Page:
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Long term ill-health and dismissal

30th December 2013
A common problem for employers, particularly small employers, is having staff absent due to long term sickness. Obviously employers will ideally want any employee that is ill to recover and return to work as soon as possible. However, there are times when the sickness absence stretches on for weeks or even months. Eventually that employer will be faced with the question of how and when to terminate the employment of that employee. It is a commonly held myth that employers can simply tell their employee that once the statutory sickpay has run out that their employment has ended, and some employers take the view that there is no need to contact the employee in that situation because they assume that the employment has come to an end at that point. However, this belief is misguided, and the case law has long made it clear that the entitlement to statutory sick pay and the termination of employment are two distinctly different things.

Cases of long term ill-health can come within the definition of "incapability" as one of the "potentially" fair reasons for dismissal listed by the Employment Rights Act 1996. However, whether or not a particular dismissal is fair will depend on the facts of that case and the process that the employer has followed in dealing with the dismissal. The difficulty for many employers is that they are unsure of what process they should follow. In the recent case of BS v Dundee City Council the Court of Session in Scotland considered the questions that must raised in deciding to carry out a dismissal on grounds of ill-health.

The Court concluded that the primary question for any Employment Tribunal in dealign with such a case is "Whether any reasonable employer would have waited longer before dismissing the employee".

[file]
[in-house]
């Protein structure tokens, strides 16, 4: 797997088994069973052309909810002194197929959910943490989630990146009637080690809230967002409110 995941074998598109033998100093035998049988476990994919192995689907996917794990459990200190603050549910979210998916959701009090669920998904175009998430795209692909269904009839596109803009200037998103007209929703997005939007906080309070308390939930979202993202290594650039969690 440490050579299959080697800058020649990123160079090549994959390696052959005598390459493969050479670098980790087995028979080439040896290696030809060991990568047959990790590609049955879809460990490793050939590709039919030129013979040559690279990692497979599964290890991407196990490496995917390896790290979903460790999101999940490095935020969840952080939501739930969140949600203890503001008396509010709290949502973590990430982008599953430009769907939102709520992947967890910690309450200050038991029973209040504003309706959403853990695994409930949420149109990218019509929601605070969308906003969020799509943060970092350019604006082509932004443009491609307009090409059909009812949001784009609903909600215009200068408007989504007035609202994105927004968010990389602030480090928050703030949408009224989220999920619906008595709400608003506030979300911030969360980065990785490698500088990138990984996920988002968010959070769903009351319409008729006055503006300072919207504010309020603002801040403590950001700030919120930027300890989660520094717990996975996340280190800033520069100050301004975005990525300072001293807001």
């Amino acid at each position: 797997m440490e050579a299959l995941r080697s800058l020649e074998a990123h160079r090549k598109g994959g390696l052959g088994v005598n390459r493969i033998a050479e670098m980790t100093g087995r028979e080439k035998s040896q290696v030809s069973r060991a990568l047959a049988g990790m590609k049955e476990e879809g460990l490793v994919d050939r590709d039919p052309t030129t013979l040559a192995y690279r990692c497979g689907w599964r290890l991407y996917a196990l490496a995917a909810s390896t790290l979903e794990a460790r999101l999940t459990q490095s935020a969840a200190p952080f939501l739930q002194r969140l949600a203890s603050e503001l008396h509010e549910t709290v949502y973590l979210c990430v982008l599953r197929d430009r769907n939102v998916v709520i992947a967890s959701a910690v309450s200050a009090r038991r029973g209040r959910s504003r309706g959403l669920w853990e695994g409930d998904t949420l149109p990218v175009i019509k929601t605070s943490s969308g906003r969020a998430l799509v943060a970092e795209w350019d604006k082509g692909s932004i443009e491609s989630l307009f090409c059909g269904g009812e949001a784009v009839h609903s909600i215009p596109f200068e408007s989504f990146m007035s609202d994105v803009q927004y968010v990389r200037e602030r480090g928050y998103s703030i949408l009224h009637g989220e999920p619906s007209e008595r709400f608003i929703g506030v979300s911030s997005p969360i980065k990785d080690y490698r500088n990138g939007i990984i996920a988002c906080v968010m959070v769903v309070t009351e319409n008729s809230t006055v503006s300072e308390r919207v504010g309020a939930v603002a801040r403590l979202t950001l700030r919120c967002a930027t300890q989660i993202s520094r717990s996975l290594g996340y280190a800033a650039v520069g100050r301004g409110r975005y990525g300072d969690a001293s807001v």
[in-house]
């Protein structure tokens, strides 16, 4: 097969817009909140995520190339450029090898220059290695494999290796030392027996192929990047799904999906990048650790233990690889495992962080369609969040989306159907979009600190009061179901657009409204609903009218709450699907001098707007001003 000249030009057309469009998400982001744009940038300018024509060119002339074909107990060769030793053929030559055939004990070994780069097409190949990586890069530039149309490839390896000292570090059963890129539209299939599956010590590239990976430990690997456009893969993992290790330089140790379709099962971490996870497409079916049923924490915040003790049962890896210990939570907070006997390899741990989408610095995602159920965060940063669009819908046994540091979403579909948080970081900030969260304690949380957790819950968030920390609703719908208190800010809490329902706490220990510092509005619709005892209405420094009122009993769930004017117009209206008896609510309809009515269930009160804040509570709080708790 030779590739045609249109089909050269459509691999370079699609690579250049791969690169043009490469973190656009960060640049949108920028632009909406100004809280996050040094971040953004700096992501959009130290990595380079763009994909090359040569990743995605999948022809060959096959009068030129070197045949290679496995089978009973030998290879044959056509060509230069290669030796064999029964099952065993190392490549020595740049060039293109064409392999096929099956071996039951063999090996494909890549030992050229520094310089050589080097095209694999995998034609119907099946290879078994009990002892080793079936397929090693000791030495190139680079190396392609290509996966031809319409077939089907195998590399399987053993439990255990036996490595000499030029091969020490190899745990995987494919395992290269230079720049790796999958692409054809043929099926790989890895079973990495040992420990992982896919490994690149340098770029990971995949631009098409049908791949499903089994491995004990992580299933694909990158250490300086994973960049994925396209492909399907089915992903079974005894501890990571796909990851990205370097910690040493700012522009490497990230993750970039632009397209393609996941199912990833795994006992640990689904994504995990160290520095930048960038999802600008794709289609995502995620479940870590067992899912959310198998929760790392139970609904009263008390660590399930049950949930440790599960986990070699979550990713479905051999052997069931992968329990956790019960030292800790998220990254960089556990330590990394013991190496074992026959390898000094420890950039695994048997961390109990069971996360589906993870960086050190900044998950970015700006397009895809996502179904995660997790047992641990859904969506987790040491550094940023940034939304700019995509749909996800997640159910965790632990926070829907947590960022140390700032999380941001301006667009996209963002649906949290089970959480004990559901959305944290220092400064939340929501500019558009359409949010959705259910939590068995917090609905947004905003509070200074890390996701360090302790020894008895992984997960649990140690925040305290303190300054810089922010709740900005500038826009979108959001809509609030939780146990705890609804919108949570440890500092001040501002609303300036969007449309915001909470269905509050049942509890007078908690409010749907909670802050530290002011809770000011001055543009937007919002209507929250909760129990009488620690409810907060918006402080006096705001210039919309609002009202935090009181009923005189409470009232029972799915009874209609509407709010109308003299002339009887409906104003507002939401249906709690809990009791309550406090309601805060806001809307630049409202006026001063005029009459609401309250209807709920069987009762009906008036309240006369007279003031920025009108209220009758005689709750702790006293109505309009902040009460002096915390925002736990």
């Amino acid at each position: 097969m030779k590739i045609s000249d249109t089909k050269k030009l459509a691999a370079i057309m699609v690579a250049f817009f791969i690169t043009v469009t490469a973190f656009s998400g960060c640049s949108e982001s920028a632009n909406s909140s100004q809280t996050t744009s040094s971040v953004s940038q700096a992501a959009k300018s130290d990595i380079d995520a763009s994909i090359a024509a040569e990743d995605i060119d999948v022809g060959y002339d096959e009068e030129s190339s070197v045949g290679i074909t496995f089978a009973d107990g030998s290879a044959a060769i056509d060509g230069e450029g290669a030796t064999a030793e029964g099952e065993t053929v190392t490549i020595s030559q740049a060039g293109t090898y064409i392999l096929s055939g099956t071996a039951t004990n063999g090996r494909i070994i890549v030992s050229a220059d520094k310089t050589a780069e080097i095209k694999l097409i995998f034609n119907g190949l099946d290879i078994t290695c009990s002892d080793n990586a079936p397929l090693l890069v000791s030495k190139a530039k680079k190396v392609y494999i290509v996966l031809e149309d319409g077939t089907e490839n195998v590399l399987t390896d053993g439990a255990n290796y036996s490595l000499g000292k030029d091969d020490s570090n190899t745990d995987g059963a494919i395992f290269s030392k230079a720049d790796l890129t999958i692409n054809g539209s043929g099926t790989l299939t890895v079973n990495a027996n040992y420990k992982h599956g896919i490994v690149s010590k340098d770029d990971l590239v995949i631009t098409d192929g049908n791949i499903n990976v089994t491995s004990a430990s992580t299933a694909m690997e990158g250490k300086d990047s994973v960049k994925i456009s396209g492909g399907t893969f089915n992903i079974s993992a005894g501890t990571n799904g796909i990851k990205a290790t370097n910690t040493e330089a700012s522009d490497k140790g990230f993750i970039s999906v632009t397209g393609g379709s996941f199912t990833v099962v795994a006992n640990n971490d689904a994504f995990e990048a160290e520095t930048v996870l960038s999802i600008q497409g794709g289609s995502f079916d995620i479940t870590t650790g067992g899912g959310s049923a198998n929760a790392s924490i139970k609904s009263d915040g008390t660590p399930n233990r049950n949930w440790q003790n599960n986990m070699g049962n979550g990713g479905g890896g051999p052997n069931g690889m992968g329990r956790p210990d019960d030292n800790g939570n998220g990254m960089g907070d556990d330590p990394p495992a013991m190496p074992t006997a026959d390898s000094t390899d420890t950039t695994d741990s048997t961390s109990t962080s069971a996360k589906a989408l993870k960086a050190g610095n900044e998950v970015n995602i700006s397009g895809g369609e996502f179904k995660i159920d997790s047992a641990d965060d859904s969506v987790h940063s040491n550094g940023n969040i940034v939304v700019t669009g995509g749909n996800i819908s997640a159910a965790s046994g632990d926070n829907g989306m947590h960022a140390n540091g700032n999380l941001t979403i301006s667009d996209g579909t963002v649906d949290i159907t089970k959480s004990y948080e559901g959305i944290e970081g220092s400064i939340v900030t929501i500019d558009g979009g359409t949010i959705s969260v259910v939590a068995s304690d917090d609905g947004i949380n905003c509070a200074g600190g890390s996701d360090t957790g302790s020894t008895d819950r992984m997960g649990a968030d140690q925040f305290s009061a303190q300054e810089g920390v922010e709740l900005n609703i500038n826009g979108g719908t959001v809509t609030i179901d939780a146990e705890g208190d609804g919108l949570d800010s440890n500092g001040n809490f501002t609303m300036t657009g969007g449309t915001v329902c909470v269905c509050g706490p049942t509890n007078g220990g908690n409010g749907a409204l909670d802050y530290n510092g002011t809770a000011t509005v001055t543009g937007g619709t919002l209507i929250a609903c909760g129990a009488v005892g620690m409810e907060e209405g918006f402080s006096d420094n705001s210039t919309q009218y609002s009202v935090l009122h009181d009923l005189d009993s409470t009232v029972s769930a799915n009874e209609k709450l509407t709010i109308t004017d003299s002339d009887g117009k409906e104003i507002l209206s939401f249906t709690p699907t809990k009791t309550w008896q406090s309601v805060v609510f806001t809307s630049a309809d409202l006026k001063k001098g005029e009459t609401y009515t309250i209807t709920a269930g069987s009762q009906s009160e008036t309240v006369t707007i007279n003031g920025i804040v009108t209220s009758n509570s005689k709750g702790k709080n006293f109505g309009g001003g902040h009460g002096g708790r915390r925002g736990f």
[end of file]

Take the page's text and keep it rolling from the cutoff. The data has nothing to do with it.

The Court went on to define the different issues which need to be addressed when deciding how to answer the main question. Those issues are:-

1. Whether the employer could be expected to wait any longer and, if so, how much longer.

In answering this there are a number of factors which could be considered, such as whether the employee has exhausted his/her right to statutory sick pay, whether the emloyer can cover the work with temporary staff or other existing staff, and the size and resources of the business.

the next major issue is:-
2. Whether the employee has been consulted over the situation and if his/her views have been taken into account, and if they have been considered in the context of any professional medical opinion on the situation.

This indicates that employers need to meet the employee and explain the situation, and see what comments, proposals or suggestions the employee may have before deciding to terminate their employment  on grounds of ill-health.

The next issue to be considered is :-

3. Whether or not the employer has taken reasonable steps to ascertain the employee's condition and any likely prognosis. 

The Court indicated that the decision to dismiss is not a medical question, but a question to be answered in light of all the known facts. However those facts will include and involve some consideration of the available medical evidence- such as any correspondence from the employee's GP or other medical professional.

A point that was raised in the case was how far the length of service of the employee will have an impact on the fairness to dismiss. The Court pointed out that the length of service is not automatically relevant, and instead the important question there is whether the manner of service by the employee in the past has given any indication as to whether that employee will return to work as soon as he/she can.   

This case highlights the need to address such a problem in a methodical and fair manner. It should be fair in the sense that the employee should be involved, to obtain his/her comments, suggestions, and to keep that employee involved in the process. It should be methodical in the sense of arranging meetings with the employee (or at least some dialogue, say over the telephone if the employee cannot attend in person). It should also involve gathering medical information- although this must in turn depend on the co-operation of the employee. The employer should consider what other work may be available for the employee to do, and consider any possible adjustments to the employee's role (temporary or permanent) before deciding to dismiss. In practical terms the question of how much longer the employer should have to wait can only be answered once these other steps have been taken.

At Hallett Employment Law Services we can give you guidance on the procedures and process to follow in dealing with this situation. So, if you need advice or assistance in dealing with this situation please do not hesitate to contact us.    
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